In the almost pathologically defiant, rules-free autonomous zone that was the early Cleveland punk scene, John Morton was probably the single most antagonistic figure. In 1972, when the term “punk rock” was only being used in Creem and Who Put the Bomp?, and only to describe ‘60s garage bands, Morton’s band the electric eels—always lowercase, in homage to e e cummings—were making noisy, primitive, highly charged, confrontational rock music, with shows so violent they only managed to book five gigs in their three-year run, but they’d serve as key musical and personal inspiration to the people who’d go on to form the Dead Boys and Pere Ubu.
In between the eels and his artier noise-punk band X__X (we’ve told you about them before), Morton joined with guitar deconstructionist Andrew Klimeyk, future Bush Tetras Cynthia Sley and Laura Kennedy (RIP 2011), future Psychotronic publisher Michael Weldon, and a few others to form an ultimate in anti-rock bands, Johnny and the Dicks. The group was succinctly described by Jon Savage in Punk: An Aesthetic: “No instruments, no rehearsals, no music, no noise.”
This, it turned out, was meant quite literally. Johnny and the Dicks were a “band” that made no actual music, preferring performance art stunts like Mortons “Tool Jazz,” a “song” wherein he sawed 2x4s in half lengthwise while the rest of the members sat at a table eating cake. Other performances saw the band simply posing with instruments, or miming songs by other Cleveland bands.
The band released an “album,” but true to their conception, the sleeve did not contain a record.
Morton described the band and its “art terror” ethos to MAXIMUMROCKNROLL in 2011:
I loved being an artist, but it didn’t fulfill the exhilaration of performance, so I decided I would form a band that didn’t play music, but did “art!” Visual art songs like making polyester resin sculpture, posing for photos (one of the dicks was a professional photographer) and lip-syncing to the tape of a song I performed with The Styrenes. We did release a self-titled album that didn’t contain a record, each one unique with a smattering of polyester resin on it. Michele, (Wife # 1) was a Dick, along with my friend and Mirrors drummer, Michael Weldon, future Bush Tetras, Laura Kennedy and Cynthia Sley, Andrew Klimek and his sister, Karen K. Karen Karen, and photographer/artist Charles Gilchrist. Oh yeah, and a guy named Paul Paternoster. In retrospect, these people following me into the void was pretty amazing.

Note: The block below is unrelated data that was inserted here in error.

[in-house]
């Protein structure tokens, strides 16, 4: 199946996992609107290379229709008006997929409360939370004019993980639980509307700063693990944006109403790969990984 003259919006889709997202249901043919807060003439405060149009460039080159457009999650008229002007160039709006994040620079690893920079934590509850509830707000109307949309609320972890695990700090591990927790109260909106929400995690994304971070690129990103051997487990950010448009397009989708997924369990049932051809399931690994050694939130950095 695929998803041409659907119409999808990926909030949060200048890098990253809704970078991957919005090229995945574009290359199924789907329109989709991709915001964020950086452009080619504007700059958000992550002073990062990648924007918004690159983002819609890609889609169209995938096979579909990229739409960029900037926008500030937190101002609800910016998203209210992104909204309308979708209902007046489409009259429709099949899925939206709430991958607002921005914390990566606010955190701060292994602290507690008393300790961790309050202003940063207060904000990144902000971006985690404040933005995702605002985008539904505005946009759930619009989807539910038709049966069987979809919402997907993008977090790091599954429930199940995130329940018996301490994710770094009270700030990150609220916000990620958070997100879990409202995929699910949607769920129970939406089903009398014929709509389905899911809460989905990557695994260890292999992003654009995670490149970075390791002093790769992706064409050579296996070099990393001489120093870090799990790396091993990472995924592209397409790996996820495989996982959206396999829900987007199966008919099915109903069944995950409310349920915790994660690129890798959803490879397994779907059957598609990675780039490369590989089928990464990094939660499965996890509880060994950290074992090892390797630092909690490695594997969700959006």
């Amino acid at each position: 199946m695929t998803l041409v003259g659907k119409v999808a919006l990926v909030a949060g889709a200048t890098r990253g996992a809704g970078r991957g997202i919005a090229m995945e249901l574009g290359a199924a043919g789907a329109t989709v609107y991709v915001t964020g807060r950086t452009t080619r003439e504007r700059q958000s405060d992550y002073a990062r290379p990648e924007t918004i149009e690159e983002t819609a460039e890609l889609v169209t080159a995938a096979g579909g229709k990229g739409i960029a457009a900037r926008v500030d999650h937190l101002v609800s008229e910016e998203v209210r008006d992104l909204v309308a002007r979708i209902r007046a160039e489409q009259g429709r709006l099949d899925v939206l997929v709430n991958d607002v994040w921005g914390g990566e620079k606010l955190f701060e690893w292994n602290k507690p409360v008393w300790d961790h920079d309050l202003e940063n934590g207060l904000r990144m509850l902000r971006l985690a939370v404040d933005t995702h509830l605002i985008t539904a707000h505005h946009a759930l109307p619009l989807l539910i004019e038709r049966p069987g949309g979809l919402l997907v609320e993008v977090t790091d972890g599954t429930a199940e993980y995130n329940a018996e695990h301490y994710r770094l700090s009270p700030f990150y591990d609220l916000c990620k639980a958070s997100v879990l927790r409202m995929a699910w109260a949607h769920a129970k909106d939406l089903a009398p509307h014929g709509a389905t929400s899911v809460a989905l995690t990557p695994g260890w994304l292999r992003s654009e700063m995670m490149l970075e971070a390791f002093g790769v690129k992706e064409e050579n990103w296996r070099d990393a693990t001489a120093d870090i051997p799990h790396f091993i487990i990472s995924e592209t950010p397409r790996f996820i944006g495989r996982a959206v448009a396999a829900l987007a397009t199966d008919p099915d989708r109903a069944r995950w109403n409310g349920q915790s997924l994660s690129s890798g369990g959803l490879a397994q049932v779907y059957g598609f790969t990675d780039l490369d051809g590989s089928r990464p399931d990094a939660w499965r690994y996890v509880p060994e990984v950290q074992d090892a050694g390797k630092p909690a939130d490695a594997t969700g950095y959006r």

Art Terrorism was a purposeful quantification or updating of the Dadaist agit-prop nihilist/annihilation twisty band thing. When conceptual art was just beginning, there were two strata, in both divisions, the “Object” was deemed un-important simply the by-product of the more golden idea. (down with the Mona Lisa! It’s just some very old canvas with some fucking paint on it. Fuckin’ lumpen objet d’art worshippers!), The path I chose (also known as “The wrong path”) was based on the Dada/absurdist sensibility that the object is not important and neither is the idea, The successful branch Conceptualists were the effete [pseudo] intellectuals making cherished “golden and geniused” and oh so collectable ideas. Conceptual artists, reading Wittgenstein (which they had no fathom of) and drawing fucking numbers on the wall AND FUCKING SELLING the fucking photographs of the fucking numbers (photographs, which, by the way ARE objects.)
Johnny and the Dicks lashed out only very briefly in 1978 before Morton and Klimeyk split off to form X__X, and Kennedy and Sley moved on to the Bush Tetras (BTW, if you don’t know them, start with “Too Many Creeps,” it’s a no-wave/dancepunk classic), but one of their three performances was extremely well documented.
In 1978, SPACES was an insidery, guerrilla alt-art space, located on an empty floor in the building above a McDonalds in Cleveland’s theater district, at the time a rather bleak place apart from the actual theaters. (SPACES grew as an entity, and still exists today as an upstanding, grant-funded citizen of the arts scene.) One of Johnny and the Dicks’ performances took place there, but with a wrinkle—the band was in a different room from the audience, who took in the show via closed-circuit television.
As it happens, that feed was recorded by SPACES founder James Rosenberger, and with some audience shots and other footage of the set, it found its way to YouTube earlier this year. After viewing it, Morton told DM in an email exchange, “We performed it around the corner from the audience. They could hear the live action, but had to watch it on a monitor. I got to say, I was impressed by the video. It was a lot more complex and angry and chaotic then I remembered.”
Here there be nudity and bad words, so please proceed with discretion.
Many thanks to Paul Weaver for bringing this to our attention.